Liver samples from six dead bar-headed geese were collected randomly at the same site of Lake Qinghaihu, Qinghai province, China. The samples were stored at -80 °C at the National Research Center for Wildlife-Borne Diseases, Key Laboratory of Animal Ecology and Conservation Biology, Institute of Zoology, Chinese Academy of Sciences. Genomic DNA (gDNA) was extracted from a piece of liver tissue using the TIANamp Genomic DNA Kit. The first pair of conserved regions of the MHC class I primers designed for the amplification was based on the MHC class I sequence of chicken, duck, goose, turkey and quail. BHGMF 5'-GGTTGTGTTACAGGGTCTCA-3' and BHGMR 5'-TAGCCCTTCTCCTTCTTCCCT-3' were designed to amplify partial MHC class I heavy-chain sequences, which included the expected size of the fragment amplified by using BHGMF and BHGMR primers. Another set of primers was designed based on the sequences obtained from the first primers and corresponding sequences from goose and duck. GMF 5'-AGACGGGTGGGGGTCCTGGA-3' and AIMR 5'-ACTTCCTCTTGGTGATTTGTGCCC-3' were designed to amplify partial upstream MHC class I sequences. We used MHC class I sequences from duck (Moon et al., 2005) and goose (Xia et al., 2005) to identify the exons 2 and 3 of the bar-headed goose MHC class I partial sequences which were amplified in our experiments. These two pairs of primers were designed by software Primer Premier 5.0 (PREMIER Biosoft International, Palo Alto, CA)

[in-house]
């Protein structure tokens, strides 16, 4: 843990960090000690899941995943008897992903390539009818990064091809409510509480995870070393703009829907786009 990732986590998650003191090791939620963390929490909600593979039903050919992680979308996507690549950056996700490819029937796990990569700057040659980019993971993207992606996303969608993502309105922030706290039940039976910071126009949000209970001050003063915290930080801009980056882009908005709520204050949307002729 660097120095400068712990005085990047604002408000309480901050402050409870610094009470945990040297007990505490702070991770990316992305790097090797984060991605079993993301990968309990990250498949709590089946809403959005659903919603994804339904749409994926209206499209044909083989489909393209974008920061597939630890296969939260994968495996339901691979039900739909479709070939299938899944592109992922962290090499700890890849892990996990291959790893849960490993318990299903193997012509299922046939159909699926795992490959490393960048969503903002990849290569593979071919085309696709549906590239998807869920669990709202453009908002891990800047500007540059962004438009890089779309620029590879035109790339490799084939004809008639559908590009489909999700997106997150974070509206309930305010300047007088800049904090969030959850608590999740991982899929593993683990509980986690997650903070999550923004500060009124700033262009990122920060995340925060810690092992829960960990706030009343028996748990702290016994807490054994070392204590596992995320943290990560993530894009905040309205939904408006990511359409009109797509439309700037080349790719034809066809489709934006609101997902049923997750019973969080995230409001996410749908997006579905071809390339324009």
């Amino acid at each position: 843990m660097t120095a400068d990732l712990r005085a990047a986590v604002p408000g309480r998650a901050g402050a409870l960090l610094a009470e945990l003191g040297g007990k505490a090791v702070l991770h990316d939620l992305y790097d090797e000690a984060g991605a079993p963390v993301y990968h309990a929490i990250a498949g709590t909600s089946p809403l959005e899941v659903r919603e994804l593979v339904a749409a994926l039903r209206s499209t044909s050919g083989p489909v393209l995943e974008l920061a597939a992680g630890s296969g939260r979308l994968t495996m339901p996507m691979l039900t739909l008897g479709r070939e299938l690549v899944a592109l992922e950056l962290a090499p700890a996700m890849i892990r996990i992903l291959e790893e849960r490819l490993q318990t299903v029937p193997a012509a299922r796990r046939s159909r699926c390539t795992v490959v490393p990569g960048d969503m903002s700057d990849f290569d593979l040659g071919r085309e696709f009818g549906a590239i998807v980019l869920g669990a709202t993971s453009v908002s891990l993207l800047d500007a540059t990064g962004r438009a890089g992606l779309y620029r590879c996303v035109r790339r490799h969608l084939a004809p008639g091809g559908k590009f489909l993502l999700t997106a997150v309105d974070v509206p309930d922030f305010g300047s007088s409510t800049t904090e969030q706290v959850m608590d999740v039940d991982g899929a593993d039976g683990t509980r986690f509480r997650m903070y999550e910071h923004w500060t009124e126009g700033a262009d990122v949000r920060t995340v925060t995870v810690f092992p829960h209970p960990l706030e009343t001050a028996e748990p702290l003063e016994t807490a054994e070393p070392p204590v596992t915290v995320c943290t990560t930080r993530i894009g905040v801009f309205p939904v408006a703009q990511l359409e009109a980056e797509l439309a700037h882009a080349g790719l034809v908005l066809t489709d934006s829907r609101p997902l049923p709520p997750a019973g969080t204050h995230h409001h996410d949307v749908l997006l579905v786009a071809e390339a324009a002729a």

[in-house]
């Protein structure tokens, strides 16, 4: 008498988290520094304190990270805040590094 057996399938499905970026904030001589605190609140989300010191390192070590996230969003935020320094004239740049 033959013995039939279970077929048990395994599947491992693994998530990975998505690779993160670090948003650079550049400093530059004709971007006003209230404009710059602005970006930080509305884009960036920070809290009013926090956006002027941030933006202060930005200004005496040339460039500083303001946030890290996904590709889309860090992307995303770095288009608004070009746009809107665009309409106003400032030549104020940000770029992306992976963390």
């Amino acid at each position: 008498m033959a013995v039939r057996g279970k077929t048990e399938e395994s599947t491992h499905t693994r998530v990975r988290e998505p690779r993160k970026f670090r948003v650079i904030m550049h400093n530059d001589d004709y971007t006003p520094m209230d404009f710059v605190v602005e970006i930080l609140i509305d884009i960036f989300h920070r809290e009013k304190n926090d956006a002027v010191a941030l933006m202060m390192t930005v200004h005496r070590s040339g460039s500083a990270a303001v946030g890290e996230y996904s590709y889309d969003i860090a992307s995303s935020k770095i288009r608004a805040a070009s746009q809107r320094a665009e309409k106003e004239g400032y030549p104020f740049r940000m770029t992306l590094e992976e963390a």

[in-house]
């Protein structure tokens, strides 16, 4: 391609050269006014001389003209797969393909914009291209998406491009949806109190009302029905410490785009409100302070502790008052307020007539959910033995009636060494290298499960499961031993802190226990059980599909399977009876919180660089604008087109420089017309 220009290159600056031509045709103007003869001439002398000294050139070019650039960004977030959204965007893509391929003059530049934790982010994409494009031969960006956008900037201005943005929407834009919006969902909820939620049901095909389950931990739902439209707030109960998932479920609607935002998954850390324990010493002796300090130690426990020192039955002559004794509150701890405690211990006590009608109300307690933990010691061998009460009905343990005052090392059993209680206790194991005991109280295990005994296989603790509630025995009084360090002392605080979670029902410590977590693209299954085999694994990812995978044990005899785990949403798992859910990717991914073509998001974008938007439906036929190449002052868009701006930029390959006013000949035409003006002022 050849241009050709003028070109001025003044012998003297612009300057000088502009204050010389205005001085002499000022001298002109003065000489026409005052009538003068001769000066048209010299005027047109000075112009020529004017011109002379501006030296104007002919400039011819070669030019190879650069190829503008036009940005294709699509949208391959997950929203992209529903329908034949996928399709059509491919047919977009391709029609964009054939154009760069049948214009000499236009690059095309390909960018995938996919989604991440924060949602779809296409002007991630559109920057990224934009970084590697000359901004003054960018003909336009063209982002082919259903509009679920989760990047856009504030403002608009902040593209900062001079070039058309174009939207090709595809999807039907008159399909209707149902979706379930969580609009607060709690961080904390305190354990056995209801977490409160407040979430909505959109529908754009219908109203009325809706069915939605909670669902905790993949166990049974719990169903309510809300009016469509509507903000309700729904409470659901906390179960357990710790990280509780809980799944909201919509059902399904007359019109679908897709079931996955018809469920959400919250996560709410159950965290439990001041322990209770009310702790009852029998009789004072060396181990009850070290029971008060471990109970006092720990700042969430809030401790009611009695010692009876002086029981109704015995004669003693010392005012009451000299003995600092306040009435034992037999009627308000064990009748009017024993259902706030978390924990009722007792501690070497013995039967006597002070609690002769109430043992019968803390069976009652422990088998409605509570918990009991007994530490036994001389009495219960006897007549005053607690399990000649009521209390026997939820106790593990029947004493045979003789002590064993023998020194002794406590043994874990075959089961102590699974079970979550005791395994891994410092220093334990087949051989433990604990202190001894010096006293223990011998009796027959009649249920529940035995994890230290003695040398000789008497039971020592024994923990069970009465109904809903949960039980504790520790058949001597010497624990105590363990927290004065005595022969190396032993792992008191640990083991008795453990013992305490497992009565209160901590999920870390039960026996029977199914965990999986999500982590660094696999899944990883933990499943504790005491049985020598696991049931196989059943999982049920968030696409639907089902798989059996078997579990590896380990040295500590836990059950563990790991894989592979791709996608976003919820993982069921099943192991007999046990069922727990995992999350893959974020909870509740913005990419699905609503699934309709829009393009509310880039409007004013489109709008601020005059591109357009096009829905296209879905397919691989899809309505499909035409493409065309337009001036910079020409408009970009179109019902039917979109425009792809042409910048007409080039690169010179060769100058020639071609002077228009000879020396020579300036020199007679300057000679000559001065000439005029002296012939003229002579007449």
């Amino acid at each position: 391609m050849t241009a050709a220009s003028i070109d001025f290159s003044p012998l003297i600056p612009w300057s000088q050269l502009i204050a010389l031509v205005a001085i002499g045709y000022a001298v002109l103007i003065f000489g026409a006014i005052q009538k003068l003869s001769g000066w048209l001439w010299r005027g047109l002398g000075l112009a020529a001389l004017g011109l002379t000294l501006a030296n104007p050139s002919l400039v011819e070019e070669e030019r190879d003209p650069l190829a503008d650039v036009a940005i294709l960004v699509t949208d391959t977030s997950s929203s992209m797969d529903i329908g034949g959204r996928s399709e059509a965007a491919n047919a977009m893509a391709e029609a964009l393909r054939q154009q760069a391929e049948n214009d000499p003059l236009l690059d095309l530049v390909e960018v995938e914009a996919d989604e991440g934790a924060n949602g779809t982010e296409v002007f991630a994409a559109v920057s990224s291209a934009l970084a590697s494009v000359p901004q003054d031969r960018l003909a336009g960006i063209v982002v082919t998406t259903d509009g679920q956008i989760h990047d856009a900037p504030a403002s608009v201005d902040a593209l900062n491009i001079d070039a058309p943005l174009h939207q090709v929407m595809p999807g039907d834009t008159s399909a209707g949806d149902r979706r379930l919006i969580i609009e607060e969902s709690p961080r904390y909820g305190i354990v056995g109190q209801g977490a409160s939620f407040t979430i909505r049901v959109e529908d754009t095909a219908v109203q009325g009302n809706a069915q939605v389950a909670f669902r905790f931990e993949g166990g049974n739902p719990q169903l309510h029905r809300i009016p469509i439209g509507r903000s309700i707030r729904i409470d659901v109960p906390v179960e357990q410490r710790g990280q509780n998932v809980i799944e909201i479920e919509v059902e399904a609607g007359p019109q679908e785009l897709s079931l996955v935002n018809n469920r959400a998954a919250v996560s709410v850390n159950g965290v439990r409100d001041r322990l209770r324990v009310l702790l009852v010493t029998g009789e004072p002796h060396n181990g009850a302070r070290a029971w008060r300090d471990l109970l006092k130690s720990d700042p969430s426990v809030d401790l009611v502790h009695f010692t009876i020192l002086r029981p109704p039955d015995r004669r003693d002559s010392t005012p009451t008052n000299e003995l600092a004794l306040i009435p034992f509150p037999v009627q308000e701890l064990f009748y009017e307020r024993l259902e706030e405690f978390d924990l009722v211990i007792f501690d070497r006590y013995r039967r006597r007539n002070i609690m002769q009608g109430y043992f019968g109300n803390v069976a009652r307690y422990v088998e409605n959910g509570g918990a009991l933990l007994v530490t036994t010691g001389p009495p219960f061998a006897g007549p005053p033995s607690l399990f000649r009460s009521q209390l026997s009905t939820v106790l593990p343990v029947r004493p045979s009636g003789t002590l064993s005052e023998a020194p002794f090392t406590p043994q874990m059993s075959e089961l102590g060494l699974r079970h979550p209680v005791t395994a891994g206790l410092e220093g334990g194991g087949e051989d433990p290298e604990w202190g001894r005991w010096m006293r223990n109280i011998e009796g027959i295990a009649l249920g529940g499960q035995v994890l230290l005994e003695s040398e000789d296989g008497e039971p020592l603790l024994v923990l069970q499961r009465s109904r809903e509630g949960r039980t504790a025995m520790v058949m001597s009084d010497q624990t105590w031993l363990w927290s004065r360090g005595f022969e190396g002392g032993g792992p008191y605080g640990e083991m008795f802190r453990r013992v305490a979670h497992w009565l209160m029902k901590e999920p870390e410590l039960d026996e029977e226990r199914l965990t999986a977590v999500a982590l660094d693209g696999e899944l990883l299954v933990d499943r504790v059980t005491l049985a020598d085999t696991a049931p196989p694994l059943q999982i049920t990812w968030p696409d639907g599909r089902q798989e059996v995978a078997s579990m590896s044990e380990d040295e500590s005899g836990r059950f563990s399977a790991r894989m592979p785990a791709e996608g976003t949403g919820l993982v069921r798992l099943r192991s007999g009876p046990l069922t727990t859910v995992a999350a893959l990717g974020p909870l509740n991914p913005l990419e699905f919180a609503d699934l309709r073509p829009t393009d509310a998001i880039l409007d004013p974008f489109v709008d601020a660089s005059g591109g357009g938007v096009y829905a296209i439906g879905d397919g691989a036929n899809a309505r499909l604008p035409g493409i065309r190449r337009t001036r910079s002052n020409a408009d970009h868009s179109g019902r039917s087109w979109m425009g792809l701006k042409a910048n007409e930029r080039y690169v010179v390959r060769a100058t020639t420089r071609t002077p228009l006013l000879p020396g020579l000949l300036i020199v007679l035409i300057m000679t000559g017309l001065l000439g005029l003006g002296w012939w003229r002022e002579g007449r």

PCR was performed in a total volume of 30 μL, containing 20-50 ng of gDNA, 0.5 μM of each primer, and 15 μL of 2PCR Taqmix. Cycling conditions were: 94 °C for 5 min, then 30 cycles at 94 °C for 50 s, 58 °C for 50 s, and 72 °C for 1 min; and a final step at 72 °C for 7 min. The PCR products were analyzed on 1% agarose gel stained with ethidium bromide. Purified PCR products were ligated to the pMD18-T vector and then transformed into E. coli DH5α-competent cells. Positive clones were identified by insert release after BamHI and HindIII restriction digestion as well as colony PCR and restriction analysis of the PCR products and then sequenced using primer M13. We amplified and cloned DNA from each individual at least three times, and we sequenced at least six positive clones from each individual. The sequences of the six bar-headed geese were submitted to BLAST queries, to ensure that the proper sequences had been amplified. Because Taq polymerase has a significant error rate, nucleotide sequences that varied by only a single base were assumed to represent PCR artifacts and were not identified as unique alleles, unless they were confirmed in a certain number of animals or in separate PCR assays. The nucleotide sequences reported in this article were submitted to GenBank (accession numbers FJ606105 to FJ606113) (Table 1).